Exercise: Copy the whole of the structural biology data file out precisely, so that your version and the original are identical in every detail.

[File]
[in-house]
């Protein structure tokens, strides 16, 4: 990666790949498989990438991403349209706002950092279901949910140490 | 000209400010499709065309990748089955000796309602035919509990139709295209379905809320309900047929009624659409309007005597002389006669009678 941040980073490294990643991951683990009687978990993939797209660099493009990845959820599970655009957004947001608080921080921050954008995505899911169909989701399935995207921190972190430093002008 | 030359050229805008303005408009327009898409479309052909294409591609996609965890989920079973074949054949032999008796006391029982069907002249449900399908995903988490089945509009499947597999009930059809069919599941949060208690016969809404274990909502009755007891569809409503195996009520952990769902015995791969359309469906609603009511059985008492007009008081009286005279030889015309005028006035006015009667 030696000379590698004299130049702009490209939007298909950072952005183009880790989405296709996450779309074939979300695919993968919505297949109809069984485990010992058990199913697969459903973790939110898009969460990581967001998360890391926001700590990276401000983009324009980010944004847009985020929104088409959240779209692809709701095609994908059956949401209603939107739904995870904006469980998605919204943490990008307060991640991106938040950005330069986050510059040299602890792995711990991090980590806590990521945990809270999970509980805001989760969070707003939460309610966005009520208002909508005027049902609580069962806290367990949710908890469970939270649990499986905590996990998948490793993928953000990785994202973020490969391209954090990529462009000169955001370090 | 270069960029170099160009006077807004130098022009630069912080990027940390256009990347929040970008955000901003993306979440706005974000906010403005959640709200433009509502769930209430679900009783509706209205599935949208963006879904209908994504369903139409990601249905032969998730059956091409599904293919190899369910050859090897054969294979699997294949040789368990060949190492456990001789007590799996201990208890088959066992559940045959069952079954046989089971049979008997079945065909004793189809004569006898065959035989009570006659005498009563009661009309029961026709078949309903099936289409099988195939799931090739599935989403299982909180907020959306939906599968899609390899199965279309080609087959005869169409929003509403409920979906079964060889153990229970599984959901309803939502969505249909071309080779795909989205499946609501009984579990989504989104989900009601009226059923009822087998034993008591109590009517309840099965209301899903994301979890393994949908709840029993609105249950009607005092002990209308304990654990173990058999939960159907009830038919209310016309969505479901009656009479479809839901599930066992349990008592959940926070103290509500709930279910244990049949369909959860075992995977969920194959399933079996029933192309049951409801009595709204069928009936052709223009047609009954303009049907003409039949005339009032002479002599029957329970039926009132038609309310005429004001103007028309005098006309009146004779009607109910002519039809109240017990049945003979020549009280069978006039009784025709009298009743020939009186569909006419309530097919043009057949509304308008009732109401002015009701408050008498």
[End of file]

[in-house]
């Protein structure tokens, strides 16, 4: 990666790949498989990438991403349209706002950092279901949910140490 | 000209400010499709065309990748089955000796309602035919509990139709295209379905809320309900047929009624659409309007005597002389006669009678 941040980073490294990643991951683990009687978990993939797209660099493009990845959820599970655009957004947001608080921080921050954008995505899911169909989701399935995207921190972190430093002008 | 030359050229805008303005408009327009898409479309052909294409591609996609965890989920079973074949054949032999008796006391029982069907002249449900399908995903988490089945509009499947597999009930059809069919599941949060208690016969809404274990909502009755007891569809409503195996009520952990769902015995791969359309469906609603009511059985008492007009008081009286005279030889015309005028006035006015009667 030696000379590698004299130049702009490209939007298909950072952005183009880790989405296709996450779309074939979300695919993968919505297949109809069984485990010992058990199913697969459903973790939110898009969460990581967001998360890391926001700590990276401000983009324009980010944004847009985020929104088409959240779209692809709701095609994908059956949401209603939107739904995870904006469980998605919204943490990008307060991640991106938040950005330069986050510059040299602890792995711990991090980590806590990521945990809270999970509980805001989760969070707003939460309610966005009520208002909508005027049902609580069962806290367990949710908890469970939270649990499986905590996990998948490793993928953000990785994202973020490969391209954090990529462009000169955001370090 | 270069960029170099160009006077807004130098022009630069912080990027940390256009990347929040970008955000901003993306979440706005974000906010403005959640709200433009509502769930209430679900009783509706209205599935949208963006879904209908994504369903139409990601249905032969998730059956091409599904293919190899369910050859090897054969294979699997294949040789368990060949190492456990001789007590799996201990208890088959066992559940045959069952079954046989089971049979008997079945065909004793189809004569006898065959035989009570006659005498009563009661009309029961026709078949309903099936289409099988195939799931090739599935989403299982909180907020959306939906599968899609390899199965279309080609087959005869169409929003509403409920979906079964060889153990229970599984959901309803939502969505249909071309080779795909989205499946609501009984579990989504989104989900009601009226059923009822087998034993008591109590009517309840099965209301899903994301979890393994949908709840029993609105249950009607005092002990209308304990654990173990058999939960159907009830038919209310016309969505479901009656009479479809839901599930066992349990008592959940926070103290509500709930279910244990049949369909959860075992995977969920194959399933079996029933192309049951409801009595709204069928009936052709223009047609009954303009049907003409039949005339009032002479002599029957329970039926009132038609309310005429004001103007028309005098006309009146004779009607109910002519039809109240017990049945003979020549009280069978006039009784025709009298009743020939009186569909006419309530097919043009057949509304308008009732109401002015009701408050008498």